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Lições de Voo (Flying Lessons) is the title of an illustration series by João Vaz de Carvalho, which will be used to create this homonymous performance. The idea follows the collaborative experience of 2013 in Pelos Cabelos (Hair Hairs), which proved itself to be very challenging.
This performance for two actors with marionettes and half marionettes has the desire to fly as a motto, the secret human desire to attain the unattainable.
A recurrent poetics in the director’s work: she has been travelling and exploring that territory in a wide variety of formats. And it’s been by the experience of multidisciplinarity that the marionettes became so inspiring for her, and a matter of interest capable of responding to her creative drive.
Lições de Voo is a creation for an audience aged three and older about the poetics of air, of dreams and of flying, in a special place where everyone can experience the body in its imponderability and the suspension and excitement of taking off.
Lições de Voo is our journey with the audience to a place where we are all people/birds of the wind.
What is life?… Life is walking around the Sun over and over, like a merry-go-round around the Sun.
COMO UM CARROSSEL tells the story of a little girl growing up in a sort of journey during which many questions arise stimulating the little girl’s bond with the world. The audience travels through the eyes of this girl and
her spontaneous relationship with life.
Written and staged by João Paulo Seara Cardoso (1956-2010) in 2006 for Teatro de Marionetas do Porto, Like a Merry-Go-Round is a new creation based on the story Como um Carrossel à Volta do Sol (Like a Merry-Go-Round
Around the Sun). This new version was rewritten and Portuguese Sign Language was included, in an attempt to come closer to a new audience.
This play represents the journey through life, between joy and sadness, fear and hope, and it encourages children to travel through imagination.
More than a hundred years have passed since the well-known adventures in Neverland. Peter Pan went to live in London with Wendy. They got married, had children and the years went by… In this possible present time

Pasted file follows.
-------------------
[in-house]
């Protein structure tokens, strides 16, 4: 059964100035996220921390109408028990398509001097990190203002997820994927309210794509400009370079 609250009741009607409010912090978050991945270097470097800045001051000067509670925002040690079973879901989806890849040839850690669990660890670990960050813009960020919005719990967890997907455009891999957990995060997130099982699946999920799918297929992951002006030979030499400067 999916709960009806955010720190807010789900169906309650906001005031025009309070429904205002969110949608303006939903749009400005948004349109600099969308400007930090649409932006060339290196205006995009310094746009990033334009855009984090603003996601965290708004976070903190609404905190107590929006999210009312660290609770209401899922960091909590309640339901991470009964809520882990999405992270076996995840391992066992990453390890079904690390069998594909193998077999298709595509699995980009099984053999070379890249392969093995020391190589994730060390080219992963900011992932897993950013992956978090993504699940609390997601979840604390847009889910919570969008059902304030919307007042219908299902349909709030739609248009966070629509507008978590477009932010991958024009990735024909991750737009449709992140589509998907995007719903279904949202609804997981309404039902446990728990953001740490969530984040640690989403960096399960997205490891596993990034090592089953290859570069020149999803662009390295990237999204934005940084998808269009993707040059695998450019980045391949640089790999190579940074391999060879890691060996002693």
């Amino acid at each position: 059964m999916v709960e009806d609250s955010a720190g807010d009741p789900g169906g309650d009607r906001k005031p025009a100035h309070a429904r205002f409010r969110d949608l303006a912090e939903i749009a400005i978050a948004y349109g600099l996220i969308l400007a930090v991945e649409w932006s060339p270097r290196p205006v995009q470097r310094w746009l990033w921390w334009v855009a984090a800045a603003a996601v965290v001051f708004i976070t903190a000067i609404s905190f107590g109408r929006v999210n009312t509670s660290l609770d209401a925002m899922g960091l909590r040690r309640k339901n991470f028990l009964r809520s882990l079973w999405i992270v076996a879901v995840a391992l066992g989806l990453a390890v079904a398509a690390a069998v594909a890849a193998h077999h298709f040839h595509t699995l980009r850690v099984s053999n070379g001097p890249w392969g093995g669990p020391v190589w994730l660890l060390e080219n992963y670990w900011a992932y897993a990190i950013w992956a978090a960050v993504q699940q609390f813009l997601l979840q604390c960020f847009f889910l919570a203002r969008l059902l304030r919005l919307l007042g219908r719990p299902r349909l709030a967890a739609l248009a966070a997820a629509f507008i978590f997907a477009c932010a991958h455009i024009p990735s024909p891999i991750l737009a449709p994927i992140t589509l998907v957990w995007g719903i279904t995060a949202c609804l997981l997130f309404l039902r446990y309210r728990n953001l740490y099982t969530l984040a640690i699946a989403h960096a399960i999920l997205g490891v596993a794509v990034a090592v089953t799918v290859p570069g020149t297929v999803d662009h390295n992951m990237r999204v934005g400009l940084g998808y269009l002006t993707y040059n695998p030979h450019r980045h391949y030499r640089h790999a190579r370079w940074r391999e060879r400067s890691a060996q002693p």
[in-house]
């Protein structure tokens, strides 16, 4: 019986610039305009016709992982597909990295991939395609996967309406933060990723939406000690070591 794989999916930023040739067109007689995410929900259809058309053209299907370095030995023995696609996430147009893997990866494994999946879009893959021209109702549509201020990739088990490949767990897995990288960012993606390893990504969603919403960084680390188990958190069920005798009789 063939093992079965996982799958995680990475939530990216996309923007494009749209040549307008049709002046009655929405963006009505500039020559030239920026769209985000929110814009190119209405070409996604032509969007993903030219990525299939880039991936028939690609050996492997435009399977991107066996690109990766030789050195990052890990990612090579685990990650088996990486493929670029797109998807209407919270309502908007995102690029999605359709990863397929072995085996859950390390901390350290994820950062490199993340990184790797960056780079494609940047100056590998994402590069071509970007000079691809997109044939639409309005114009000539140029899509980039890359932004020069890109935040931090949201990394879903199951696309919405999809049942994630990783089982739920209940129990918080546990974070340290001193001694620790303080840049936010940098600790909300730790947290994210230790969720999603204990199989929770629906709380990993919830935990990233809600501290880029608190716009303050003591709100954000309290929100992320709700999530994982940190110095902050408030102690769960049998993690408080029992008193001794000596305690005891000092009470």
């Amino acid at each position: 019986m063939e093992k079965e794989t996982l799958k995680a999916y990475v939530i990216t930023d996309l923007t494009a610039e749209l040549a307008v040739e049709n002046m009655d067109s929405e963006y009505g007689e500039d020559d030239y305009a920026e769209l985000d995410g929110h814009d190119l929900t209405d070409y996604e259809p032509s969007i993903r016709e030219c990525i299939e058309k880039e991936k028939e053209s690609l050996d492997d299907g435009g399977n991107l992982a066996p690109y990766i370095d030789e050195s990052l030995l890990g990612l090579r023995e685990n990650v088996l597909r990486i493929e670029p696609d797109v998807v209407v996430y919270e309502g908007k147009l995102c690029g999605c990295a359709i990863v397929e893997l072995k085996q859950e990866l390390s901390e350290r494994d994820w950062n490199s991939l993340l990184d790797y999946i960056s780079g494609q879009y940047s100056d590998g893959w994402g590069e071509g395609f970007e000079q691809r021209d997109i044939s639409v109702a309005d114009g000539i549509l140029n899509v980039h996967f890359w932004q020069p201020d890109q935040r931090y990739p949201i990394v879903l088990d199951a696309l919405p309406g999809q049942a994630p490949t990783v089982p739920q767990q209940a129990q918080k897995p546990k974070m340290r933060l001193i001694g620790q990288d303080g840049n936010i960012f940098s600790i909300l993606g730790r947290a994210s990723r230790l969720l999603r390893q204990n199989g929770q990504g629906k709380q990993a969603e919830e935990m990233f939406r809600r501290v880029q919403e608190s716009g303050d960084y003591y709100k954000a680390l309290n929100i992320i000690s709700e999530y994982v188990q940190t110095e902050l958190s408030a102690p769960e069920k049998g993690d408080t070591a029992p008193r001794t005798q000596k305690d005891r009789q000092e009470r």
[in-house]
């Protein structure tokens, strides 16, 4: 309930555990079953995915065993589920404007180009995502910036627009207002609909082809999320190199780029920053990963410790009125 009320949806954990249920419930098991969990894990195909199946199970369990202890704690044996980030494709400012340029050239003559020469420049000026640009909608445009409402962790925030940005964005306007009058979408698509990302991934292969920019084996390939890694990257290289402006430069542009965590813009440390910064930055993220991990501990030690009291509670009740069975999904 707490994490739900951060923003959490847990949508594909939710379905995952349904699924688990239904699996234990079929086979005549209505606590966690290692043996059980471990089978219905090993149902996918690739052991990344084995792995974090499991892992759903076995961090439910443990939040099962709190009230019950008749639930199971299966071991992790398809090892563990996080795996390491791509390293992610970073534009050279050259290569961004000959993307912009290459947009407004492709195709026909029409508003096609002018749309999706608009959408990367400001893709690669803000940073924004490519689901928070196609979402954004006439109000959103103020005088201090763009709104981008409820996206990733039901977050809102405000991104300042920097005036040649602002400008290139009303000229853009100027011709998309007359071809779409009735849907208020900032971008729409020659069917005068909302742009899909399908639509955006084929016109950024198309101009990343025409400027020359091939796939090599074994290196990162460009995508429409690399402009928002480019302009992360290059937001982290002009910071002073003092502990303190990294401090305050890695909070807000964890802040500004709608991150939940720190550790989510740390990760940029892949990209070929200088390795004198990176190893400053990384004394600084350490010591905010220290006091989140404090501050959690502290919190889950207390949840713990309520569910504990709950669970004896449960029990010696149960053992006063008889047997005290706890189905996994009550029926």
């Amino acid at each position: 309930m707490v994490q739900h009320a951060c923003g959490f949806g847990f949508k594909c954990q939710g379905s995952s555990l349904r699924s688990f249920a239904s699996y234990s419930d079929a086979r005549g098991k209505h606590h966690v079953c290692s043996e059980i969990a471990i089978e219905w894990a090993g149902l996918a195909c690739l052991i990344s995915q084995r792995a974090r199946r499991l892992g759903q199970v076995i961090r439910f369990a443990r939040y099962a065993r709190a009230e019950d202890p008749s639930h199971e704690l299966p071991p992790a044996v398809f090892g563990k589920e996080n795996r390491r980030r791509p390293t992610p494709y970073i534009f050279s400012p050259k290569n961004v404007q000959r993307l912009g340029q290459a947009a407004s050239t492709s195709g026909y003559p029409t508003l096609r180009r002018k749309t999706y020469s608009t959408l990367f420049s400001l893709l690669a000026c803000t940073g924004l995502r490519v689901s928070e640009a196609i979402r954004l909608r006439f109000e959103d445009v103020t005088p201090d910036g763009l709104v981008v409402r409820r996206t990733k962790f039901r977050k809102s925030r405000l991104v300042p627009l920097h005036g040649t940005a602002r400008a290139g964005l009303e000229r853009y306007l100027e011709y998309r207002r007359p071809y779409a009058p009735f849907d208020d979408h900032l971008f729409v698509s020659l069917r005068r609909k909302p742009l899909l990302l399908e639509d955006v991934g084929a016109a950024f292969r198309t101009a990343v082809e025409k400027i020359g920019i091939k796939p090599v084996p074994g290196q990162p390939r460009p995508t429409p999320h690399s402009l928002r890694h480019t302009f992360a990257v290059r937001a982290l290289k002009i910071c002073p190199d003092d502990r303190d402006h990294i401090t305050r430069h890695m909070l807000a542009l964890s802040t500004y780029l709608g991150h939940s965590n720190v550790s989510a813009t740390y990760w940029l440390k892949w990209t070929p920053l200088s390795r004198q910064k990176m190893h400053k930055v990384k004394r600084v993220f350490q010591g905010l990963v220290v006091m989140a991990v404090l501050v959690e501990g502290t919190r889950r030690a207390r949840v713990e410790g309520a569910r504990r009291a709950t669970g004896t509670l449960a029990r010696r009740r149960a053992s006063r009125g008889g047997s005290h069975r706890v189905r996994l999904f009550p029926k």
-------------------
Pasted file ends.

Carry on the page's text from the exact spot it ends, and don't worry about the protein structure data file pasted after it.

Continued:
there is a teenage boy called Nunca (Never) by his parents and we will never know why…
Nunca is a descendant of Peter Pan, in fact, his great-grandson. His destiny is to rescue Neverland from the dark age it has fallen into since Peter Pan left. This time the villain is Captain Fork, the grandson of Captain Hook,
who took his grandfather’s place years after he was eaten by a huge crocodile that was rarely late.
Will Nunca bring back the balance of all magic to Neverland, with the help of some unusual companions?
Unlike the tragic fairy tale, this approach explores an alternative that focuses on the complex personality of Barba Azul (Bluebeard).
This version includes other characters from Charles Perrault’s universe. Here, Bluebeard gets involved in a plot full of funny and unexpected events, reflecting the vicissitudes of human behavior.
Inspired by the illustrations of João Vaz de Carvalho named Pelos Cabelos (Hair Hairs), Teatro de Marionetas do Porto has created a performance inhabited by unusual characters with an absent-minded and hallucinated gaze. Humor and the absurd merge in this performance, providing us with yet another experience where marionettes abound. In Pelos Cabelos (Hair Hairs), performers and marionettes are inhabitants of a place located somewhere; an “Out There”, a distant, almost extraterrestrial place.
Sometimes a thing is not what it is.
Sometimes things like being other things, for instance, they like being similar to people. They like moving, laughing, liking and not liking.
People/things and things/people are good for telling stories.
In the Fragile world, there are small and big stories. Things want to be taken to places they don’t know, and they make short and long journeys.
In the Fragile world, there are people/things looking for things/people. There are secrets left untold, there are secrets to be told, there is an open and closed universe. There are things coming out of other things. In the Fragile world, rules are not ordinary, they are imaginary!
WONDERLAND is Alice’s dream dreamt by us. We go along with her, walking through the bright forest, full of fears and secrets, we invent paths that were not there before and we leave Alice lost. When Alice asks the cat: “Which way I ought to go from here?” the Cat answers: “That depends a good deal on where you want to get to”.
We feel then that the dream made up by Carroll for his beloved Alice slightly touches our reality. And when Alice, in her initiation path, reaches the Queen´s wonderful white rose garden, we snap our fingers so that her dream (and ours) ends at the right moment. Happy ending?
I mark this day with a white stone (from Lewis Carroll´s diary)
This is not a traditional Cinderella. There is a somewhat anachronic rewriting of the traditional story, from the versions of Perrault and Grimm. Characters from other fairy tales fall from the sky to make Cinderella’s life difficult. There is a Bad Witch who hates stories with a happy ending and a Big Bad Wolf disguised as a policeman, patrolling the forest roads. The Seven Dwarves are called to save Cinderella from inevitable death, as specialists in the techniques for saving poisoned young ladies. The Fairy Godmother is an irascible socialite and settles a score with the Bad Witch in a wrestling combat. In the end, Cinderella really marries the Prince and they have lots of children to everybody’s relief.